People's Branch original takes Zeus & Co. down a peg 

Once upon a time, when young people still derived most of their information from the printed word, schoolteachers often assigned W.H.D. Rouse's Gods, Heroes and Men of Ancient Greece to initiate their pupils into the world of Greek mythology. Rouse's tales of valor and romance may have been somewhat simplified, but they sufficed at least until high-school Latin, when students advanced to Edith Hamilton's headier Mythology: Timeless Tales of Gods and Heroes—or retreated to the typecast Olympus of Ray Harryhausen's 1981 Clash of the Titans, with Olivier as Zeus and Ursula Andress as Aphrodite.

But no matter how one attains the exposure, Greek myths have a timeless attraction, whether strictly as adventure or as parables of elemental human emotion. So even if People's Branch Theatre artistic director Ross Brooks' new play offers a mostly lighthearted swipe at the godly pantheon, he clearly shares affection for their legacy, along with some sympathy for their displacement by the age of Christianity. His Three Gods Walk Into a Bar makes a playful inquiry into why and how the Greek gods simply stopped...being.

Playwright Brooks stations Zeus, Hera, Dionysus and Hermes at a nicely appointed watering hole on Olympus (where a KingBilly flyer can be seen plastered to a kiosk!). Their days as deities are numbered, only they don't know it yet. Bellied up to the bar, they grapple more with their personal lives than with the fates of men—and at a level of discourse that falls somewhere between The Honeymooners and Married with Children. Their ruler, mighty Zeus (Benjamin Reed), is revealed as a carouser and womanizer who spends much of his time at the Agora (a word he mispronounces, let's hope on purpose).

His jealous wife, the harridan Hera (Amanda Bailey), suffers his inattention but not silently. His buddy Dionysus (Brad Oxnam), the god of wine, serves as Zeus' enabler, not to mention the bar's proprietor (natch). Entering and leaving the scene, usually breathlessly, is Hermes (Laura Marsh), the messenger to the gods. This fleet beacon of bad tidings arrives bearing the news that sets off the play's action—that a certain bearded ex-carpenter is about to change their lives. 

Act 1 establishes a good-natured satirical sensibility that reduces the gods to mere mortals. It's competently structured, but the sitcom-like interplay (call it Grecian formula?) only mildly piques the viewer's curiosity about where the story is headed. Act 2's answer is more godly infighting, a farcical sexual encounter, some explication of the history of gods, and finally, the arrival of the new deity on the block—Jesus, who finds a suddenly more sober Zeus ready to discuss and debate issues of faith, free will and the consequences of personal choice. The coming King leaves his dethroned colleague with a theological pat on the back: "Those we remember never die."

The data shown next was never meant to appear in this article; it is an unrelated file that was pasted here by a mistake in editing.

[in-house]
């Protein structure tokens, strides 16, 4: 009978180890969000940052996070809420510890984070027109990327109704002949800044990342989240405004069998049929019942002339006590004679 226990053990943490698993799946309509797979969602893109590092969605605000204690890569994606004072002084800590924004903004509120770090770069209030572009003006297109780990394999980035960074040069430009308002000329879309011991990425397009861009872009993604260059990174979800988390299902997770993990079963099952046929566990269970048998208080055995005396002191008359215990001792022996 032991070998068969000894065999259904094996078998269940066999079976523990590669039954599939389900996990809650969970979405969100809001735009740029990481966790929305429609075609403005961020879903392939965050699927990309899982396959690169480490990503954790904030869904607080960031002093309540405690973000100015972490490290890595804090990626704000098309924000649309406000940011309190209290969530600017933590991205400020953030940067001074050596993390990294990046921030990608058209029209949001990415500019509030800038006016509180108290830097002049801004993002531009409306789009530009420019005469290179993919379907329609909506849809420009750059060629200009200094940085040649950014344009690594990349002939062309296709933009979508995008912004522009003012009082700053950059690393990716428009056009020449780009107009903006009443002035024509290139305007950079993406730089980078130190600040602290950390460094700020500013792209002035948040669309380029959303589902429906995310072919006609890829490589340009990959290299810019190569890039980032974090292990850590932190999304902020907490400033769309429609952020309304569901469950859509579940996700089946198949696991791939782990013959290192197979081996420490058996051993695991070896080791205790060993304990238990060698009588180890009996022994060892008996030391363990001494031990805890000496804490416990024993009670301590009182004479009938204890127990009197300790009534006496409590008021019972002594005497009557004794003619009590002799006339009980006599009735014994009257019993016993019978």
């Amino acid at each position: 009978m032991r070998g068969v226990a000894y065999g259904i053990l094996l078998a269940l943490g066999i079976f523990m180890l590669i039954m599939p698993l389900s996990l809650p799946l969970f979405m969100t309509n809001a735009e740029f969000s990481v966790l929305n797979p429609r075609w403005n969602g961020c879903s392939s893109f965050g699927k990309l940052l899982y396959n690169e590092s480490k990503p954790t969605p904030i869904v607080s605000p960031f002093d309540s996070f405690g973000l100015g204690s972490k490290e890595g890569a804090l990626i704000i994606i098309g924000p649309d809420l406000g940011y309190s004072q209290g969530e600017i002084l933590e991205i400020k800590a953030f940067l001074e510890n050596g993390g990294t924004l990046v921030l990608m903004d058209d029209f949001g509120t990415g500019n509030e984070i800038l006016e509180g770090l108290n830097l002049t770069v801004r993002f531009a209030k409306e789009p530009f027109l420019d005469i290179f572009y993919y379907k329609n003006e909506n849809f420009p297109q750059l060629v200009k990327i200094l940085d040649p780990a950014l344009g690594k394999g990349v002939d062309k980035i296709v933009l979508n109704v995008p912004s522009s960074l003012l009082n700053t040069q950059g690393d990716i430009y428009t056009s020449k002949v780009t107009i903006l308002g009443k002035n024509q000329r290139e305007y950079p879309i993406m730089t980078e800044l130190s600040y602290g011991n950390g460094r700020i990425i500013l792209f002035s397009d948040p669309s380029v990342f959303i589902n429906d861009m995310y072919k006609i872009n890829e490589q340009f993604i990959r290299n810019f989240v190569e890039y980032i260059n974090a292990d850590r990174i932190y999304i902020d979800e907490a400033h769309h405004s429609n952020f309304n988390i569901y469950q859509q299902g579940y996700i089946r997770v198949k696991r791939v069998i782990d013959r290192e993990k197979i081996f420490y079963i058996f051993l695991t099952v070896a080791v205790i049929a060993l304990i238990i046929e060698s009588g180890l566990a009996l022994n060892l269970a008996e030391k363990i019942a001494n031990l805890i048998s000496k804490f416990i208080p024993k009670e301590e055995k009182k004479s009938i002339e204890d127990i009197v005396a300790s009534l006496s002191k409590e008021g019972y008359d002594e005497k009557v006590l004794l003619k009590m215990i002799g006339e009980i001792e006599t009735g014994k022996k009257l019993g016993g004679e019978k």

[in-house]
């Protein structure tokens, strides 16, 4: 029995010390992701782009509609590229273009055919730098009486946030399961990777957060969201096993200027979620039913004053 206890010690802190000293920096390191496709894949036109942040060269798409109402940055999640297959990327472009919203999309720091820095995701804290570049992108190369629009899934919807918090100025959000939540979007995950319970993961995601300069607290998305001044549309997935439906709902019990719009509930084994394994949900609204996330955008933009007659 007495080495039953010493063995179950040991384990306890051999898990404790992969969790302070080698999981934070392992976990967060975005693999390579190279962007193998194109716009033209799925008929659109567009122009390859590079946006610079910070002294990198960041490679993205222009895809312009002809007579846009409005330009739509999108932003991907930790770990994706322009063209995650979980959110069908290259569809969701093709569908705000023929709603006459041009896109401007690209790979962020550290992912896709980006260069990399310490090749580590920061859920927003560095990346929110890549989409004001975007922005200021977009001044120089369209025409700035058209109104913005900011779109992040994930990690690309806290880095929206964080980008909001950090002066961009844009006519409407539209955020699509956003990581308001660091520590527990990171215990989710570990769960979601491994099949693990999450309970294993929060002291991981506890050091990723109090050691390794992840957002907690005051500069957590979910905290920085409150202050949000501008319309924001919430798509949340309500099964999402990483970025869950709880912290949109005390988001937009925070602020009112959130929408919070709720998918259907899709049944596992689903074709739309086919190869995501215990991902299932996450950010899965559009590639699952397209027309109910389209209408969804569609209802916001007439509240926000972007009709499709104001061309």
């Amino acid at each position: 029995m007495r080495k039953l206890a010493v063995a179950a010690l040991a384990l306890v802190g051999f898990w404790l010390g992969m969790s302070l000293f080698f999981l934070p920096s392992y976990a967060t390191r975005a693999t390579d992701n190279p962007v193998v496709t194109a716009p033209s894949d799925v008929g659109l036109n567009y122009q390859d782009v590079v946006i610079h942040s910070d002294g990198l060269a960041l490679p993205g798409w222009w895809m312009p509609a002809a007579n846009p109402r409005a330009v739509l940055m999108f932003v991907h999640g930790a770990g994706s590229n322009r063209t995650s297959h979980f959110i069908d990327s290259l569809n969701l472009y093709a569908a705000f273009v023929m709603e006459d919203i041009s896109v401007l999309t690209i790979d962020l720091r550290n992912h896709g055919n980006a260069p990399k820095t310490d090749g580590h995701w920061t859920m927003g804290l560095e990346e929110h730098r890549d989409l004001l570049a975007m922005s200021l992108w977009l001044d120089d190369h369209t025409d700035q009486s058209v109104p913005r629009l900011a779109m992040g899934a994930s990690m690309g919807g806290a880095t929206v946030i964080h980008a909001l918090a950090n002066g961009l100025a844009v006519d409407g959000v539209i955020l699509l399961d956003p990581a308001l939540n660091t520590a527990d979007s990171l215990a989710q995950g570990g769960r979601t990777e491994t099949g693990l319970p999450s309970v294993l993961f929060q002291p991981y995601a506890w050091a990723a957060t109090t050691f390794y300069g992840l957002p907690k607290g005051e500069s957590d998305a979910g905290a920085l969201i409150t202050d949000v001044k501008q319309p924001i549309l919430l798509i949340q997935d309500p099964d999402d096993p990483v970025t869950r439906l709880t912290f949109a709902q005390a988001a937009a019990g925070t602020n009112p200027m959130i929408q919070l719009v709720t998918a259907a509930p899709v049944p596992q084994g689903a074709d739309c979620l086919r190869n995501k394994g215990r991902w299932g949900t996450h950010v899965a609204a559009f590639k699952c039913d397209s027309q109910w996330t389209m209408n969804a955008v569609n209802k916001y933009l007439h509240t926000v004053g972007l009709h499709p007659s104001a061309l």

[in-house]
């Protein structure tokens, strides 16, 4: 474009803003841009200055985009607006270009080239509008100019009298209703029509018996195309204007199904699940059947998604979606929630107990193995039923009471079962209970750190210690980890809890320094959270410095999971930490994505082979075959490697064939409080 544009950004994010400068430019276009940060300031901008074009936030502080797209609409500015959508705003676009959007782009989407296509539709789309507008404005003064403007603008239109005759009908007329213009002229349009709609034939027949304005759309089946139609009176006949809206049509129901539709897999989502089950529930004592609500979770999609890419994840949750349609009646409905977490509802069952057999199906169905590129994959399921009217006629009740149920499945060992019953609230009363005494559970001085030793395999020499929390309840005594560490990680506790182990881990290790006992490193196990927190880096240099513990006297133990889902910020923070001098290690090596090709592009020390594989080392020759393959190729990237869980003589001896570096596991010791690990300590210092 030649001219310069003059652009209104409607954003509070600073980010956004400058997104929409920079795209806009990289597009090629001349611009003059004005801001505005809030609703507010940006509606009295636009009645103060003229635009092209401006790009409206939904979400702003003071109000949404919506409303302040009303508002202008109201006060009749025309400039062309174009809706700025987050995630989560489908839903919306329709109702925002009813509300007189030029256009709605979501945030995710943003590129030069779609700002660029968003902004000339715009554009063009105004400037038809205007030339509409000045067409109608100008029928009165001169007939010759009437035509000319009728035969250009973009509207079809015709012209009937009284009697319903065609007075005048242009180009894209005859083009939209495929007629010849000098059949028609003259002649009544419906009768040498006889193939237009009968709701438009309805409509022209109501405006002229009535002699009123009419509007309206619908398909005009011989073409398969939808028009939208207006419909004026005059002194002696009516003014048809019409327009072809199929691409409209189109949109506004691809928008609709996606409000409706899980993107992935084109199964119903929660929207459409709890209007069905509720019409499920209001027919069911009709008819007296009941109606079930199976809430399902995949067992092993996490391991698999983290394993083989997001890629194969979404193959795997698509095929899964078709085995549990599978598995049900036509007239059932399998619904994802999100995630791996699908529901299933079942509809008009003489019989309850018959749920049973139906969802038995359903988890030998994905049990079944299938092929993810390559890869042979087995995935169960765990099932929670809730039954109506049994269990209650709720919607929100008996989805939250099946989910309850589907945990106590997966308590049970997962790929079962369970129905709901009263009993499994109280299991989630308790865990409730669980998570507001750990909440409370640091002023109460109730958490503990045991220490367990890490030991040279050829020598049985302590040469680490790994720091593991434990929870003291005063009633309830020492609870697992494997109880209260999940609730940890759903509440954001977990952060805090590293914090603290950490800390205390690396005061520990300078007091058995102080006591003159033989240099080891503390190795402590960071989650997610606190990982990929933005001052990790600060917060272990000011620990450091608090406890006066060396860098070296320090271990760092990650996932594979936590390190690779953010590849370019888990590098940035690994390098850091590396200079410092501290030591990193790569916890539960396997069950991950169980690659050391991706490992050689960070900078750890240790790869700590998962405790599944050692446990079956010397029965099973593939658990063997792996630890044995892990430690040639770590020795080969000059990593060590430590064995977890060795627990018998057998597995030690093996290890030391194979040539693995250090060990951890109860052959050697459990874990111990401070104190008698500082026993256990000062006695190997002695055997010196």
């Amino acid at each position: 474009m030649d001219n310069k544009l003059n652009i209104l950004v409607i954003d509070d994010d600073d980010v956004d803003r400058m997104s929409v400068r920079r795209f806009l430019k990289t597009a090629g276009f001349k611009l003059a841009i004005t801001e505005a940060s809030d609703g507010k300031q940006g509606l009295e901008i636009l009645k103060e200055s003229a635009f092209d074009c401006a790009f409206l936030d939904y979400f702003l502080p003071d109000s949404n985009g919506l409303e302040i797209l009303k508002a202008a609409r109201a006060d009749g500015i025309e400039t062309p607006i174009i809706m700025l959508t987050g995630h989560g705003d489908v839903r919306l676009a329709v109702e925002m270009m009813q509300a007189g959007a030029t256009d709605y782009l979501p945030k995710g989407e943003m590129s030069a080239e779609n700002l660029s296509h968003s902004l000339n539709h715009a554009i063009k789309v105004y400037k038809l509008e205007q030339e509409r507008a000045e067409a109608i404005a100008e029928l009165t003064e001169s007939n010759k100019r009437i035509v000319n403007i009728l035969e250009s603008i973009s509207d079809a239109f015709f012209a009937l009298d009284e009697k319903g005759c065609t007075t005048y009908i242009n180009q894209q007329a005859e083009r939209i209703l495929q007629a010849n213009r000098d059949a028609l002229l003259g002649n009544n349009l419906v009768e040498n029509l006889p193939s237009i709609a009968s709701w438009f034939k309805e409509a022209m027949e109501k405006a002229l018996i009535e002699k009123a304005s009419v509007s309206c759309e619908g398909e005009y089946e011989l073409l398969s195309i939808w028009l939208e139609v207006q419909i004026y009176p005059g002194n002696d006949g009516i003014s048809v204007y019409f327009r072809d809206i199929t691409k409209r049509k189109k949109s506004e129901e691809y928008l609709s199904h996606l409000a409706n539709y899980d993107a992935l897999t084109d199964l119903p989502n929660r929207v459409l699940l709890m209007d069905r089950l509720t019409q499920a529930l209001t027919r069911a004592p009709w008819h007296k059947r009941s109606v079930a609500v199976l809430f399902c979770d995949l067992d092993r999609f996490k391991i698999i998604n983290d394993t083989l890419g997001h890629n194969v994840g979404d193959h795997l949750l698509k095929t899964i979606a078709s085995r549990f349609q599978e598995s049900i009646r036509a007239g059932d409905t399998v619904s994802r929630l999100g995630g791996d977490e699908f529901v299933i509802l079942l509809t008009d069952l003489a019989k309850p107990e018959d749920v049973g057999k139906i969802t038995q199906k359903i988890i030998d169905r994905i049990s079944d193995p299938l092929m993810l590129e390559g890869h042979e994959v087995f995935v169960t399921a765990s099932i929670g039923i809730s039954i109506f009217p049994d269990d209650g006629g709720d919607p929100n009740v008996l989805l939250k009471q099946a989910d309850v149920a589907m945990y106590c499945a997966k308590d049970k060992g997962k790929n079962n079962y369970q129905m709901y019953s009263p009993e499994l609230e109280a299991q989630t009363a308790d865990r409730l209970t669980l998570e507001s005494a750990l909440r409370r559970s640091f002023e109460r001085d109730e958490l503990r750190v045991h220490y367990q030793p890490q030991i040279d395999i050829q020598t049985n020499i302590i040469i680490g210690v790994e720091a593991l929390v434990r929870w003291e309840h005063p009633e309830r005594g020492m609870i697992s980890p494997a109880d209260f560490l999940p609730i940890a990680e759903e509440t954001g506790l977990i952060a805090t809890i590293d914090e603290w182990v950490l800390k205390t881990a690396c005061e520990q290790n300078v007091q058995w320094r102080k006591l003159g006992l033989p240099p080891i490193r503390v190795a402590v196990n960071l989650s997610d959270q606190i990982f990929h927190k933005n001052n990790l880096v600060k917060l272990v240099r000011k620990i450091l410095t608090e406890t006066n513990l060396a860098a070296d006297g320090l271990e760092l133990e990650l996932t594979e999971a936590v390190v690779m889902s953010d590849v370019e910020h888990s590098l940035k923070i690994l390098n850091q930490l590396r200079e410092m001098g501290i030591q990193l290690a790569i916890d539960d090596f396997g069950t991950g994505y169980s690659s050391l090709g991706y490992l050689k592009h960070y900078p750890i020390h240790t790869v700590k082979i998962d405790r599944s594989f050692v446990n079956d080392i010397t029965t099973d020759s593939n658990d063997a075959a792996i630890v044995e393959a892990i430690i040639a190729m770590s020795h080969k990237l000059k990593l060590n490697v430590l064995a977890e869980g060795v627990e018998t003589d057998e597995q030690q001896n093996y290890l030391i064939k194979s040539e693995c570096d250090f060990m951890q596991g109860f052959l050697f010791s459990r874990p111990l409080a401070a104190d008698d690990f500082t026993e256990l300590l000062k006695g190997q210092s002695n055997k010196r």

Three Gods' plot line is thin, and Brooks' japery relies too much on punning god references and cheesy bits of stage business. As a consequence, the performances are uniformly broad. While the text gives him little room for subtlety, Reed works the macho buffoon routine fairly successfully, except for his more serious turn at the conclusion. Bailey provides her usual strong presence, but while she capably plays both Hera's hard and soft sides, she still seems a good actress in search of a better role. Oxnam assumes the mantle of thankless sidekick with admirable fortitude and makes of it what he can. Marsh's chattery, hyperactive Hermes is funny sometimes, and the deft comic sound effects don't hurt. But she often appears to be striving too hard to achieve not enough, mostly because of the script's limitations. 

 The supporting players prove able. Tony Morton is a newer face to the Nashville stage, but he's clearly an experienced performer and, as Jesus, he delivers an appropriately measured and comfortable portrayal. As the archangel Michael, Adrienne Hite stumbled once or twice over her lines but still commanded the stage. 

Clayton Landiss' bar set is noticeably appealing, and as such is a rarity for a PBT production. Brittany McManus' costumes are both effectively simple (togas and such) and cartoonishly clever (Hermes and Michael). Mitch Massaro's lighting tends toward the garish, though attaining nuance at The Belcourt might pose an untoward challenge for any designer.  

Three Gods Walk Into a Bar has a legit jumping-off point, a game cast of troupers, and some educated wit in Brooks' clash of the titans and religions in collision. The struggle here is sustaining the humor for two hours. People's Branch makes an Olympian effort—but alas, it yields few medals.


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